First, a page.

Does firing someone due to a criminal background constitute employment discrimination?

UPDATED: Dec 2, 2011

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Does firing someone due to a criminal background constitute employment discrimination?

I was employed at a job for one week and then my employer called me to say that I was no longer employed because I have a criminal back ground. I said that I had felt singled out because of my past. They said that the reason is to provide a safe work environment. I feel discriminated against. Is there anything that I can do to change these policies? They say they are EOE but yet they very opposite from that.

Asked on December 2, 2011 under Employment Labor Law, Arizona


SJZ, Member, New York Bar / FreeAdvice Contributing Attorney

Answered 11 years ago | Contributor

Unfortunately, most forms of discrimination are legal; only those that are specifically prohibited (such as discrimination against someone on the basis of race, sex, age over 40, religion, or disability) are illegal.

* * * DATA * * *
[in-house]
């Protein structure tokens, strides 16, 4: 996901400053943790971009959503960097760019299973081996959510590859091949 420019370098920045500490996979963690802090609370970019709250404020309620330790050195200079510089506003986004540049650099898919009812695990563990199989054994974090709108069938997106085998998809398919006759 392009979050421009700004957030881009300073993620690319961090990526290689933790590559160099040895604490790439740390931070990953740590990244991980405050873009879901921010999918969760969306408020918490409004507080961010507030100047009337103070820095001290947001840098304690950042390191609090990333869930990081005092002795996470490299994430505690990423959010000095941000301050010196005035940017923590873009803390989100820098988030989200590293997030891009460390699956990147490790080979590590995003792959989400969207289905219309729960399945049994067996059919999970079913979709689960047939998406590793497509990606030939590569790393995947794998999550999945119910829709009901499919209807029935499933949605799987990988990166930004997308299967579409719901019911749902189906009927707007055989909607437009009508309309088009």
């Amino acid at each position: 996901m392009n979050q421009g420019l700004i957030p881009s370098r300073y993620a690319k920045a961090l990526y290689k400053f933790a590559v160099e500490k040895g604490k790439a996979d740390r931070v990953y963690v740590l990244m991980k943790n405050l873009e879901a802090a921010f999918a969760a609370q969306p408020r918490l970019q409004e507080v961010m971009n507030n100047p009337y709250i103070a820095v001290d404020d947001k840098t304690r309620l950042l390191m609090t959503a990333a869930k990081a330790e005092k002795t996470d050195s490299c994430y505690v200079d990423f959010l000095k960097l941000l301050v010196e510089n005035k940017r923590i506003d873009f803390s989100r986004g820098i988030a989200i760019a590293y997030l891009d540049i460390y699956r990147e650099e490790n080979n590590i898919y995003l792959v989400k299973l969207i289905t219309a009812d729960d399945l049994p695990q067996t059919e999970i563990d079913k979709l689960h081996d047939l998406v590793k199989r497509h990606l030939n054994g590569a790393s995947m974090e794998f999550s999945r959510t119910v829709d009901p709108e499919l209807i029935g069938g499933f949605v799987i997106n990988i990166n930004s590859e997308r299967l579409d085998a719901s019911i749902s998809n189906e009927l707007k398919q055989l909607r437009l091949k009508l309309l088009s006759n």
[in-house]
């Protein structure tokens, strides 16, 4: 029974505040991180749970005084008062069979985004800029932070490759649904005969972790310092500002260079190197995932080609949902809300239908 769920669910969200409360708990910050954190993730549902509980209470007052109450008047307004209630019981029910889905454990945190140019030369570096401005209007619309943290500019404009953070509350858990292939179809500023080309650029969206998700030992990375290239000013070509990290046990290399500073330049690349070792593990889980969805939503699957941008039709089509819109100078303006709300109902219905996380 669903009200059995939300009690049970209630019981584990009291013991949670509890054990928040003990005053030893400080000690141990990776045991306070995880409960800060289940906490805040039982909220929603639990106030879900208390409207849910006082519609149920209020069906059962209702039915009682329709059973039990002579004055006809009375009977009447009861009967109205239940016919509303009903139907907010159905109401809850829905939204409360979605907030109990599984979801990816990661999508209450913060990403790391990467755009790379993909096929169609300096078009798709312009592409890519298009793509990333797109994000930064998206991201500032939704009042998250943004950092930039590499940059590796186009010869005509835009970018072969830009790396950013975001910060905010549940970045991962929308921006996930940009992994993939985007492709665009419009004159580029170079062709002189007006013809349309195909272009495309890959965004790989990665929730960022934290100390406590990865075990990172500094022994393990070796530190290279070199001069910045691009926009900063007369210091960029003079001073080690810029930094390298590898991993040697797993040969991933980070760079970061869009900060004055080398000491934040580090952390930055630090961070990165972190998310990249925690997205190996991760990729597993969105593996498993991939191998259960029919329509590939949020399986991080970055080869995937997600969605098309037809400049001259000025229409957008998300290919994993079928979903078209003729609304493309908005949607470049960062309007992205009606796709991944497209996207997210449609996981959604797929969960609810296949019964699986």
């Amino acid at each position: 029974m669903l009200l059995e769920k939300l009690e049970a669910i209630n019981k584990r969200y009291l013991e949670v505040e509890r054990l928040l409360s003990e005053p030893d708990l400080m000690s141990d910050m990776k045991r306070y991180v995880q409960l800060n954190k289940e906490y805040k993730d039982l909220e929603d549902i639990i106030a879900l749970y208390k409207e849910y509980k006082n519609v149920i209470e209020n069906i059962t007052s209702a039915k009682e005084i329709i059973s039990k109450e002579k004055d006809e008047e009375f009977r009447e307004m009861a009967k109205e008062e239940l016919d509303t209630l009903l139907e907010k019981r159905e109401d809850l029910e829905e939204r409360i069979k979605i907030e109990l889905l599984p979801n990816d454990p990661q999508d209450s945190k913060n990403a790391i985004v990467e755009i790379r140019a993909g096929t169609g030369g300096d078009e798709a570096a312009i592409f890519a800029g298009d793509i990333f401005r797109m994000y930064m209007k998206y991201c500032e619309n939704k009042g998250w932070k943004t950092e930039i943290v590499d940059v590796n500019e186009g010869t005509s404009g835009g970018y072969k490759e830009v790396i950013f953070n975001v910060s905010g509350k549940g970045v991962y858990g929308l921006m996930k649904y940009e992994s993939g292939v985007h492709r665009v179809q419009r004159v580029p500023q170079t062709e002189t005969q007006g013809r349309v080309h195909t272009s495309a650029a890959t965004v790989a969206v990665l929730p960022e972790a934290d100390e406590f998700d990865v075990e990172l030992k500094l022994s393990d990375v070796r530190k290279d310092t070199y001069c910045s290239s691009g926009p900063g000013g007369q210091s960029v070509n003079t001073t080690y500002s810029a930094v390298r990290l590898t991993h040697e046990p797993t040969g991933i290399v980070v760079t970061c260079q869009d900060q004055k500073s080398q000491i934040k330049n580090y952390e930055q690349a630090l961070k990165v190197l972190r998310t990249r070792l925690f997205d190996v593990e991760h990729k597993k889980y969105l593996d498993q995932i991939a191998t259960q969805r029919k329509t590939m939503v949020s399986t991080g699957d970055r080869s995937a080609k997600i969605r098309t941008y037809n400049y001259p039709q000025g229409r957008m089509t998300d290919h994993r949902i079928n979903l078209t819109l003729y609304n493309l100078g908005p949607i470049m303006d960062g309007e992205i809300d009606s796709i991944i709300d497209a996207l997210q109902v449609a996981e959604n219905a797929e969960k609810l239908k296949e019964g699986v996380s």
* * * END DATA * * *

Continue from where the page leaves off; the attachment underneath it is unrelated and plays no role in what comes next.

In some circumstances, it can be illegal to fire someone due to a criminal background; that is typically where the conviciton is an old one and/or has nothing to do with the job. (E.g. a bookkeeper could be fired for having been convicted of embezzlement; a camp counsel for a child abuse or sexual abuse conviction; etc.) Since it depends on the facts and is not nearly as clear cut or easy to make a claim for as sex, race, etc. discrimination, you are advised to speak with an employment attorney, who can evaluate the circumstances in detail and see if you do have a claim for discrimination. Good luck.

IMPORTANT NOTICE: The Answer(s) provided above are for general information only. The attorney providing the answer was not serving as the attorney for the person submitting the question or in any attorney-client relationship with such person. Laws may vary from state to state, and sometimes change. Tiny variations in the facts, or a fact not set forth in a question, often can change a legal outcome or an attorney's conclusion. Although has verified the attorney was admitted to practice law in at least one jurisdiction, he or she may not be authorized to practice law in the jurisdiction referred to in the question, nor is he or she necessarily experienced in the area of the law involved. Unlike the information in the Answer(s) above, upon which you should NOT rely, for personal advice you can rely upon we suggest you retain an attorney to represent you.

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